With the human and economic costs of the opioid crisis dominating the headlines, the topic of how to deal with drug use in the workplace proved to be a popular topic at the 2018 SHRM Employment Law and Legislative Conference. In a session entitled “Changes to Marijuana Laws and the Opioid Crisis: How Employers Are Dealing with These Complicated Issues,” Jim Reidy of Sheehan Phinney spoke to the overflow-capacity crowd regarding the rapidly evolving legal and policy landscape.
Briefly stated, employers may need to revisit their drug and alcohol policies and testing procedures for a variety of reasons, including changing law, culture and recruitment realities.
Crisis, By the Numbers
Reidy cited the Drug Enforcement Administration’s 2017 National Drug Threat Assessment, which stated that drug overdoses are the leading cause of injury deaths in the US. This means that overdoses caused more deaths than firearms or car accidents during the same period. In addition, Reidy explained that according to the National Safety Council, 71% of employers are affected by prescription drug abuse, and 41% of employers who drug test do not test for synthetic opioids.
And while President Trump has announced that the opioid crisis is a public health emergency, Reidy clarified that by not proclaiming the crisis a “national emergency,” there are fewer resources available to address the issue.
SHRM Position on Testing
SHRM recently released a public policy issues guide that speaks generally to employee screening. The guide states “Background investigations, including reference checks, credential or educational certification checks, criminal history checks, credit checks, and drug tests, can play a pivotal role in the hiring process.”
SHRM “supports preserving employers’ ability to conduct background checks for employment purposes. These checks serve as an important means to promote a safe and secure work environment for employees and the general public.”
Common Workplace Issues and Testing Practices
Workplace issues related to drug use (whether on- or off-duty use) include increased attendance issues, performance problems and safety concerns. In addition, Reidy explained that a link exists between marijuana use and unemployment claims.
A majority of the attendees worked at organizations that had implemented a policy that addressed drug testing in the workplace, including post-accident, random, reasonable suspicion or post-offer preemployment testing. Yet employers need to exercise caution regarding federal and state requirements with respect to applicant and employee drug testing.
The Dichotomy Between Federal and State Law and Enforcement
Reidy elaborated on the current friction between federal and state law with respect to marijuana legalization, and the uncertainty and confusion that the rescission of the Cole memo under Attorney General Jeff Sessions has brought to the workplace. Specifically, the federal government “is taking a new and less forgiving look at states where marijuana is legal.”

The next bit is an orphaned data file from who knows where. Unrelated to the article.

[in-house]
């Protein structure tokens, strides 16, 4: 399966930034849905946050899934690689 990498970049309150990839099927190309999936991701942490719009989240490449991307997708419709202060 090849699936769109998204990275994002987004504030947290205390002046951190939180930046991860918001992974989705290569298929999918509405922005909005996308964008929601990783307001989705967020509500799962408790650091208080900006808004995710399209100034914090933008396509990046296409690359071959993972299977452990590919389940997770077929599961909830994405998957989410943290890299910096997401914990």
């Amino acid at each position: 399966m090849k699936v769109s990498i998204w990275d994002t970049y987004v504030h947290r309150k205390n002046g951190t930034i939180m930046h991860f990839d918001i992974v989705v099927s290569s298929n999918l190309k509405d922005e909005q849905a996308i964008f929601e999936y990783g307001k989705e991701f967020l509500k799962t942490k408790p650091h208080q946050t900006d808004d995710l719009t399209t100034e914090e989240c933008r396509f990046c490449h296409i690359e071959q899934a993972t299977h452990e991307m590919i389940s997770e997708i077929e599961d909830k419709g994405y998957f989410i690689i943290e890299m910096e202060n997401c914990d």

Contrast the federal position with the state of Maine, which restricts employers from firing employees simply based on a failed first drug test. (Not to mention the 30+ states that have legalized marijuana in some form.)
Certain employer groups, such as post-secondary institutions, federal contractors and facilities offering palliative care, keenly feel the pressure of choosing between the federal funding available (but subject to strict drug-free workplace requirements) and the ability to effectively recruit and retain top talent in a tight labor market.
Other than criminal enforcement of marijuana, laws that may address the use of legal and illegal drugs by employees include state off-duty conduct laws, the Americans with Disabilities Act and worker’s compensation laws.
According to Reidy, employers “are struggling with updates to their drug and alcohol policies as well as their approaches to drug and alcohol testing.”
Balance of Risks and Benefits
While safety risks and performance concerns are important to employers, Reidy asks, “Can you afford not to hire individuals who use marijuana?”
Quite a few attendees had recently amended their policies specifically to exclude marijuana. Because of limitations of testing for marijuana (for example, no breathalyzer is currently available to reliably test for THC), and the difficulty in identifying opioid use in the workplace (due, for example, to the absence of a telltale smell), an employer cannot always determine an employee’s impairment from current drug use while at work.
In addition, attendees debated the use of Narcan (which can block the effects of opioids during an overdose) by employees during a workplace emergency, which could result in liability risks to an employee or employer if the drug is administered by an individual who has not been properly trained.
Regardless of how employers address marijuana and other drugs within their workplace policies, Reidy suggests that employers should consider championing “recovery friendly workplaces.” This includes focusing on supervisor training, workplace education and outreach, and coordination with employee assistance programs (if offered) to maximize retention and productivity.
How is your organization responding to the changing workplace realities with respect to marijuana or opioid use? Please let us know by leaving a comment below.